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Article

Fostering Sustainable Development through Shifting Toward Rural Areas and Digitalization—The Case of Romanian Universities

by
Maria-Floriana Popescu
1,*,
Bogdan-Cristian Chiripuci
2,*,
Andreea Orîndaru
3,
Marius Constantin
2 and
Albert Scrieciu
4
1
Faculty of International Business and Economics, The Bucharest University of Economic Studies, 010374 Bucharest, Romania
2
Faculty of Agri-Food and Environmental Economics, The Bucharest University of Economic Studies, 010374 Bucharest, Romania
3
Faculty of Marketing, The Bucharest University of Economic Studies, 010374 Bucharest, Romania
4
National Institute of Marine Geology and Geoecology (GeoEcoMar), 024053 Bucharest, Romania
*
Authors to whom correspondence should be addressed.
Sustainability 2020, 12(10), 4020; https://doi.org/10.3390/su12104020
Submission received: 28 April 2020 / Revised: 10 May 2020 / Accepted: 11 May 2020 / Published: 14 May 2020
(This article belongs to the Special Issue Promoting Sustainability in Higher Education)

Abstract

:
Educational institutions, especially universities, have been major pillars in societal transformation throughout society’s history. They have been leading change through their discoveries, research results, and foremost, their example. Nowadays, universities have once again taken the role of leading change in a world that is profoundly determined to have a sustainable approach to life, paying attention to the long-term effects of their actions. In this sense, under the impact of deep digitalization, this paper advocates for the sustainable development of universities regarding campuses’ expansion to rural areas. Moreover, it was demonstrated that sustainable development can be achieved by embracing the potential of digitalization. Based on a multicriteria analysis of the Romanian development regions, the research results showed that the rural area might be a welcoming environment for campuses of sustainable universities, based on digitalization at the level of the rural area in all activity fields, which is an initiative that would generate positive outcomes on many levels for different types of stakeholders, such as universities, students, staff, rural area population, and the nearby business environment. Future research aims to approach and explain the compounded effects of such an approach in depth and establish an even clearer picture of how beneficial such an expansion could prove to all factors considered under a knowledge-based society with digitized information as a vital pillar.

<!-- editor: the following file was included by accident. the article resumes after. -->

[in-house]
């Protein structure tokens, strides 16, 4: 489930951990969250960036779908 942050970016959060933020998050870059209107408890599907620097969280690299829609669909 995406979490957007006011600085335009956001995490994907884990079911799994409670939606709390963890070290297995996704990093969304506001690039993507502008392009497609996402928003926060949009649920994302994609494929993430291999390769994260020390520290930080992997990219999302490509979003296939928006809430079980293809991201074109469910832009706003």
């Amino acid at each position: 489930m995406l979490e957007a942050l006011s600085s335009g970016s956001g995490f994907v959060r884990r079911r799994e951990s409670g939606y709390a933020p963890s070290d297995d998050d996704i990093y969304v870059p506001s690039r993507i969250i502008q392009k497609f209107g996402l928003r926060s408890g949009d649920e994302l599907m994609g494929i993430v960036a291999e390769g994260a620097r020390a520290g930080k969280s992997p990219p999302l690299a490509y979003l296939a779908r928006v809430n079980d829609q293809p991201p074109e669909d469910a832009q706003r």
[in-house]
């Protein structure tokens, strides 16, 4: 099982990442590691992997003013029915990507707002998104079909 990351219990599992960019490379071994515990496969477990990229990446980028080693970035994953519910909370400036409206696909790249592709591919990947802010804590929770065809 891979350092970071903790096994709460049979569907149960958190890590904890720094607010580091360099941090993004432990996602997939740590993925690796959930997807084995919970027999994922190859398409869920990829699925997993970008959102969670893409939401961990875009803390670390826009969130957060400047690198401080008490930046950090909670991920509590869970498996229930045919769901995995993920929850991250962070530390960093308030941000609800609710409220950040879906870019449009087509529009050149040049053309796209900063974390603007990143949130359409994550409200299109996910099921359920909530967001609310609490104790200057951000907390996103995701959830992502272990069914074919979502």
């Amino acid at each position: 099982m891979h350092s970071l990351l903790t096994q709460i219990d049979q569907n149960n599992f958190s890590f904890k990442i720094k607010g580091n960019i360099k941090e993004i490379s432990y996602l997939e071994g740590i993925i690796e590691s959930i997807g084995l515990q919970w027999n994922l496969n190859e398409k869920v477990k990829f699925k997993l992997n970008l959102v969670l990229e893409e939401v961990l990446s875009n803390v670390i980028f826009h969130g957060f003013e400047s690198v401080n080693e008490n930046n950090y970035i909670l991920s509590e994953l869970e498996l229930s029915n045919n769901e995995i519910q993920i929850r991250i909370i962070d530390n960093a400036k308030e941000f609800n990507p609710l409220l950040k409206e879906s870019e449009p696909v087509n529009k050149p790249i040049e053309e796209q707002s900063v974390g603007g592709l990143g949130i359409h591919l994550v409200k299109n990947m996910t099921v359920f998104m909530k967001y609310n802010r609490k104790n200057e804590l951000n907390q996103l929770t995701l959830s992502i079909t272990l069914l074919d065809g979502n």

1. Introduction

Historically, higher education has been the starting point of transformation, discovery, and knowledge renewal and expansion. In the current fast-evolving society, higher education institutions are facing the challenge to continue leading the way toward a brighter future, where topics like sustainability and sustainable development are major pillars of every aspect of life. Taking this perspective into consideration, this study aimed to approach one possible way of turning universities into sustainable ones by expanding campuses toward rural areas, which is an approach that is likely to generate positive outcomes for multiple players, such as universities, students, teaching staff, rural populations, and the surrounding business environment [1]. In the long run, such an approach can have a ripple effect on every university’s management team that can take these successful examples as an inspiration source for their expansion, and more importantly, for their awareness of possible solutions for becoming sustainable universities [2].
From a general perspective, education can be defined as a growing process where people gain a superior level of understanding and awareness of what is valuable or worth gaining in life, where happiness is only one purpose worth following in life [3]. Currently, people are increasingly more aware of the long-term impact of their actions, and as a result, society is constantly redefining happiness or life goals, moving toward more unity and interest in a long and nurturing life on this planet for this generation and future generations. Within this context, interest in sustainability and sustainable development is constantly growing.